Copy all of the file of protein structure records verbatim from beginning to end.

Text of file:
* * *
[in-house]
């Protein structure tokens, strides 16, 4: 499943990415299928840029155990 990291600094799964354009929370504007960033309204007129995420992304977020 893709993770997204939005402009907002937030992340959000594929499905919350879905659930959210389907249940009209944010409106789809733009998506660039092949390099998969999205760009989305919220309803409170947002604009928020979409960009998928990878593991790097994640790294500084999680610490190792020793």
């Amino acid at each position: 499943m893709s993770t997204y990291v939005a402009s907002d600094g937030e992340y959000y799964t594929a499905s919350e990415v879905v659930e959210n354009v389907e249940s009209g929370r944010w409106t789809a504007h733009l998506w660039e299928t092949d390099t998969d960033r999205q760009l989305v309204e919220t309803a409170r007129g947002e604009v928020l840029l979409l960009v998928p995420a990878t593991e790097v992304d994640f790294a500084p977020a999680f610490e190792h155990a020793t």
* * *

[in-house]
């Protein structure tokens, strides 16, 4: 499943990415299928840029155990 990291600094799964354009929370504007960033309204007129995420992304977020 893709993770997204939005402009907002937030992340959000594929499905919350879905659930959210389907249940009209944010409106789809733009998506660039092949390099998969999205760009989305919220309803409170947002604009928020979409960009998928990878593991790097994640790294500084999680610490190792020793």
């Amino acid at each position: 499943m893709s993770t997204y990291v939005a402009s907002d600094g937030e992340y959000y799964t594929a499905s919350e990415v879905v659930e959210n354009v389907e249940s009209g929370r944010w409106t789809a504007h733009l998506w660039e299928t092949d390099t998969d960033r999205q760009l989305v309204e919220t309803a409170r007129g947002e604009v928020l840029l979409l960009v998928p995420a990878t593991e790097v992304d994640f790294a500084p977020a999680f610490e190792h155990a020793t």